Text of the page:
For many college graduates dealing with student loan debt, the early days of budgeting loan payments on top other costs of living can be difficult. Finding where rent, food and other discretionary expenses fit into their finances often means that recent grads are skipping their loans, which can often lead to snowballing that impacts both credit and future finances.
In order to help better adapt to this difficulty, the federal loans (and many private loan companies) offer students a variety of loan repayment programs. One common type, income-based repayment, helps grads by capping their loan payment amounts at 15 percent of their discretionary income (based on the difference between adjusted gross income and 150 percent of the poverty guideline for family size and state of residence).
While these types of programs provide a payment amount that is lower than a standard 10-year repayment plan, income-based repayment plans lead to paying more than the original loan amount due to the accrued interest over time.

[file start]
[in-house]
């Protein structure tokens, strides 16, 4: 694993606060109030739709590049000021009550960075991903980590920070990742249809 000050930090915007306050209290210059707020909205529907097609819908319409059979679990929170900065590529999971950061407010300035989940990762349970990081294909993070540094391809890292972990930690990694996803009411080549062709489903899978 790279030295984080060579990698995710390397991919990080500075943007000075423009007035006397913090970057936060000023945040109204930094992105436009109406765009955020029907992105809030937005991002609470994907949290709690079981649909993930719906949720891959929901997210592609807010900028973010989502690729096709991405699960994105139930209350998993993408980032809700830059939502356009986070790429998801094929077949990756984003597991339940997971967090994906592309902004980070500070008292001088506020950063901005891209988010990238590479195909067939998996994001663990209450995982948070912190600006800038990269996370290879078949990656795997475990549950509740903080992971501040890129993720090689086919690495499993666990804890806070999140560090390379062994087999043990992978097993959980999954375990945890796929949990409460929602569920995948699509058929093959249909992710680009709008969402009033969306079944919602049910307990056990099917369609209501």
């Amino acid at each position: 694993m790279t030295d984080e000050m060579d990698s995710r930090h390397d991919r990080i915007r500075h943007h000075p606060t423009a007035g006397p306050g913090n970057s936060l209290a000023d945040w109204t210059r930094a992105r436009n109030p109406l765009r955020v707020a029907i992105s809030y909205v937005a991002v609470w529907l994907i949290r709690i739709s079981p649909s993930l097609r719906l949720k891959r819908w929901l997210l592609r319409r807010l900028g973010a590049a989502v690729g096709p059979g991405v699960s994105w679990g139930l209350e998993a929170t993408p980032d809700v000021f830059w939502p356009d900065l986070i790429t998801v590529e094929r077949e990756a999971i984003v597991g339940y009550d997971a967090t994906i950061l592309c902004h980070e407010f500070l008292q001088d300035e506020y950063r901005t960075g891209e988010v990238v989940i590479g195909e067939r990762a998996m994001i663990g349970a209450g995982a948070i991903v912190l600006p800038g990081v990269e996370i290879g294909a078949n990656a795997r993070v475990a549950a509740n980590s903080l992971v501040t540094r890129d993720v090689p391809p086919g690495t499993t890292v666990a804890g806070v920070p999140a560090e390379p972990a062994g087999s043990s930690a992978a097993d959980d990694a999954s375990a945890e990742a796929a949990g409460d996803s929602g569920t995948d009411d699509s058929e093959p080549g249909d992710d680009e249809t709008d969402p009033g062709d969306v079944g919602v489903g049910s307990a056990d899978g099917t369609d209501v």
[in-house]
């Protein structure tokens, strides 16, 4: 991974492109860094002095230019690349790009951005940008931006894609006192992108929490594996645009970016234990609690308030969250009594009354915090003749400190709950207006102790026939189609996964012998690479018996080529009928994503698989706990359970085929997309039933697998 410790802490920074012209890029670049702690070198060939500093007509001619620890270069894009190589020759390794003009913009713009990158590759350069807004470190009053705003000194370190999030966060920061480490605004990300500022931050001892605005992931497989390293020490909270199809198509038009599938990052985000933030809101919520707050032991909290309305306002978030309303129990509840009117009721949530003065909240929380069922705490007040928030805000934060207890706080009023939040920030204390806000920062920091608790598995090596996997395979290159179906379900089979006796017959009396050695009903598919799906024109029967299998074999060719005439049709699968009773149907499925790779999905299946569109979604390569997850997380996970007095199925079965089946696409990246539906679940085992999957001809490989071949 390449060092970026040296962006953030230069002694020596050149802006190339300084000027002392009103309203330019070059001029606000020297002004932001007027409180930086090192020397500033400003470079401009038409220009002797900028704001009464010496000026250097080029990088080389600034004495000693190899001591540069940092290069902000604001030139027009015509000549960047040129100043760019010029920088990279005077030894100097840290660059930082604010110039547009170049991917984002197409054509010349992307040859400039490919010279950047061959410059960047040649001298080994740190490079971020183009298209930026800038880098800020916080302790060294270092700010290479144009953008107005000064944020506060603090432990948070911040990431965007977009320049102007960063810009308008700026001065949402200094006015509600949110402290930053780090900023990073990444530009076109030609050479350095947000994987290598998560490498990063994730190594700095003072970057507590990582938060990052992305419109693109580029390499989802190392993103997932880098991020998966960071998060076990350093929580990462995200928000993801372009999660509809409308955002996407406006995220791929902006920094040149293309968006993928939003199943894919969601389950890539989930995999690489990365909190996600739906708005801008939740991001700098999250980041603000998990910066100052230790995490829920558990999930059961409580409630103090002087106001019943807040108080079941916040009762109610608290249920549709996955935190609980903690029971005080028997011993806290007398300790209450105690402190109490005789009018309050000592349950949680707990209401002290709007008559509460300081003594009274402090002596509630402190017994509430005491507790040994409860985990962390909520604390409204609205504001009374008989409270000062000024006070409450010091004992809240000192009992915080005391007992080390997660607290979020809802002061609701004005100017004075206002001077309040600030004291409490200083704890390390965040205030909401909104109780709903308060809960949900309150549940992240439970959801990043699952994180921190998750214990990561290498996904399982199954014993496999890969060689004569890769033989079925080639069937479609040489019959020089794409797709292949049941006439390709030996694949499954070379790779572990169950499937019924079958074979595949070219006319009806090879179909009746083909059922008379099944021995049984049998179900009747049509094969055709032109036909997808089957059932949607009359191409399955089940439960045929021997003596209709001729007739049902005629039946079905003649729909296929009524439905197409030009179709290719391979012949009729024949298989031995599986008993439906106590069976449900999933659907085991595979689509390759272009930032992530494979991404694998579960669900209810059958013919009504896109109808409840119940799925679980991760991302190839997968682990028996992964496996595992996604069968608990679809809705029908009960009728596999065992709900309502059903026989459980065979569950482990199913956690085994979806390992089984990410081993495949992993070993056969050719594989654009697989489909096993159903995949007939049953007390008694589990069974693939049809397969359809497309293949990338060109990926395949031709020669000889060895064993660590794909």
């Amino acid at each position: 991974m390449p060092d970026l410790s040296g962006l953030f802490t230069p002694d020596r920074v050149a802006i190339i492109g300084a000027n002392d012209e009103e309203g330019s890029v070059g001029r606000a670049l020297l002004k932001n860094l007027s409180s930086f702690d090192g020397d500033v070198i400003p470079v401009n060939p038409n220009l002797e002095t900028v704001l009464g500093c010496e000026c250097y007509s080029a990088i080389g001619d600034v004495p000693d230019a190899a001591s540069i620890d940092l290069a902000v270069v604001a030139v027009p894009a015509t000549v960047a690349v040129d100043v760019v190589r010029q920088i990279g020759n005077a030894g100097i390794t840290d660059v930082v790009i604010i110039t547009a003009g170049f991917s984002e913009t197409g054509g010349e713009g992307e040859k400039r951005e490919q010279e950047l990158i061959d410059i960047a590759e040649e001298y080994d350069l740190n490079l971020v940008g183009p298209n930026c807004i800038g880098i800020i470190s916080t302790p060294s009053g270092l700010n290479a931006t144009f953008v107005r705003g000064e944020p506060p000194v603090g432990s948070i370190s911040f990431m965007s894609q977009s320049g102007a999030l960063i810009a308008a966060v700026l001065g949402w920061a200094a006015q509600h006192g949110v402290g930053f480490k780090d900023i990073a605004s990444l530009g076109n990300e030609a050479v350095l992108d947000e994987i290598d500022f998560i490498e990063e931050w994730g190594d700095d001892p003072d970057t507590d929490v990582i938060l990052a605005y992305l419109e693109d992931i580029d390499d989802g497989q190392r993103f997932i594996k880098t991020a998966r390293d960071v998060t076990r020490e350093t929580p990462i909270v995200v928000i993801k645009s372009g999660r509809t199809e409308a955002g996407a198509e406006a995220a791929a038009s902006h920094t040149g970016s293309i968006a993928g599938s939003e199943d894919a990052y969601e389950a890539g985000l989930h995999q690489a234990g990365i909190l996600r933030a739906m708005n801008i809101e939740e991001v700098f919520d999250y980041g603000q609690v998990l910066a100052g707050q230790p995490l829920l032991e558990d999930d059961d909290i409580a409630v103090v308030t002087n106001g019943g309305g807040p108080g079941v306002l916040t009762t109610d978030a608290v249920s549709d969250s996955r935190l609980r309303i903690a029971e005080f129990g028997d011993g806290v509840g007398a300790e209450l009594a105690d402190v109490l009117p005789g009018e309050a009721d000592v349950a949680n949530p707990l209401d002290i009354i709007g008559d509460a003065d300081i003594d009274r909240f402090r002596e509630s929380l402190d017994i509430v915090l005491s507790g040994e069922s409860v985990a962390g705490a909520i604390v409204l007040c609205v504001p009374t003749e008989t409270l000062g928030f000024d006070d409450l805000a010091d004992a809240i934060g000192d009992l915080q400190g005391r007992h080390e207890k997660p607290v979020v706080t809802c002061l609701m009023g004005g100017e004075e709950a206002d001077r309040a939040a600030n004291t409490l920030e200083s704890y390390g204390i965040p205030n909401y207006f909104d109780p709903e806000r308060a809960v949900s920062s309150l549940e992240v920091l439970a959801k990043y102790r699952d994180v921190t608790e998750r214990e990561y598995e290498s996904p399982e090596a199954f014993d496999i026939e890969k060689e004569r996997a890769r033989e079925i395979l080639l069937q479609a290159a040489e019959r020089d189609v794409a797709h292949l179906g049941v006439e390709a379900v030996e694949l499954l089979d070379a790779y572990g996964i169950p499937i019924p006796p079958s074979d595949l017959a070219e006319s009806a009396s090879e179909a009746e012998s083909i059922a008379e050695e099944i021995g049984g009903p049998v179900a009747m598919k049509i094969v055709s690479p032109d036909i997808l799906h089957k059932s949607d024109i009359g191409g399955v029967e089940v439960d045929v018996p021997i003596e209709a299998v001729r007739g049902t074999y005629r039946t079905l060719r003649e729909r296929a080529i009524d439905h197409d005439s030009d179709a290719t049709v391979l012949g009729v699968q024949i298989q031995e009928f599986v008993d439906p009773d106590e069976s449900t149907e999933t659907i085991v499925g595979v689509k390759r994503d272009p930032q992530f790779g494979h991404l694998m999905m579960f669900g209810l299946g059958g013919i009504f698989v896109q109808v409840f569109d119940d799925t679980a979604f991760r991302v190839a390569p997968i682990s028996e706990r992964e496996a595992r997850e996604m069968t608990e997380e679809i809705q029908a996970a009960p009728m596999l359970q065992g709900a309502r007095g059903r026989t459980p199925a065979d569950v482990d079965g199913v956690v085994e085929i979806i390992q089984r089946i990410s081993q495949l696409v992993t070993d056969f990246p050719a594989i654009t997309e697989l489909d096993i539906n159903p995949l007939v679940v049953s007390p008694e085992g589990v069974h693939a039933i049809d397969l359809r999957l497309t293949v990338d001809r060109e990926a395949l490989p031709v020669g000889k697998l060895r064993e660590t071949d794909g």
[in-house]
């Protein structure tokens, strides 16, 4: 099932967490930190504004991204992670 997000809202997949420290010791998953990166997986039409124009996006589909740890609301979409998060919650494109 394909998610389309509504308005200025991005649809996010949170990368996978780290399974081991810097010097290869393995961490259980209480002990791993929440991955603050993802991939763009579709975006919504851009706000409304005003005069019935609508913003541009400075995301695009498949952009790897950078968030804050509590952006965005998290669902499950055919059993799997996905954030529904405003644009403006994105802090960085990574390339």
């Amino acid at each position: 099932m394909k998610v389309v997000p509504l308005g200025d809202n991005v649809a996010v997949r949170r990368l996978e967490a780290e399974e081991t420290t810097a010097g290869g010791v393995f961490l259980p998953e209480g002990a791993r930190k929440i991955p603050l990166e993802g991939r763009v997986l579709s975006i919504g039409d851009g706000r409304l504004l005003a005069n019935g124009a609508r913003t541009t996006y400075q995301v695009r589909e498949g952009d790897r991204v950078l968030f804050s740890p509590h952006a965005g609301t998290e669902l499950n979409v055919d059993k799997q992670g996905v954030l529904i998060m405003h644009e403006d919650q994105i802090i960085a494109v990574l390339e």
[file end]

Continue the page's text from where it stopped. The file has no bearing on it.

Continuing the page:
A new program called Revised Pay As You Earn, or REPAYE, looks to offset some of these drawbacks by capping monthly student loan payment amount at 10 percent of a borrower’s monthly discretionary income. Further, the plan will forgive remaining debt after 20 years for those who borrowed only for undergraduate study and 25 years for those who borrowed for graduate study. This will help with the extended amounts of accrued interest that borrowers pay under other income-based repayment plans.
Another benefit for borrowers under REPAYE further addresses accrued interest by giving a new subsidy benefit to prevent ballooning loan balances for those whose income-driven payments cannot keep up with accruing interest.
The new program goes into effect in mid-December, 2015. For more information on the REPAYE program and how to enroll, please visit the U.S. Department of Education’s website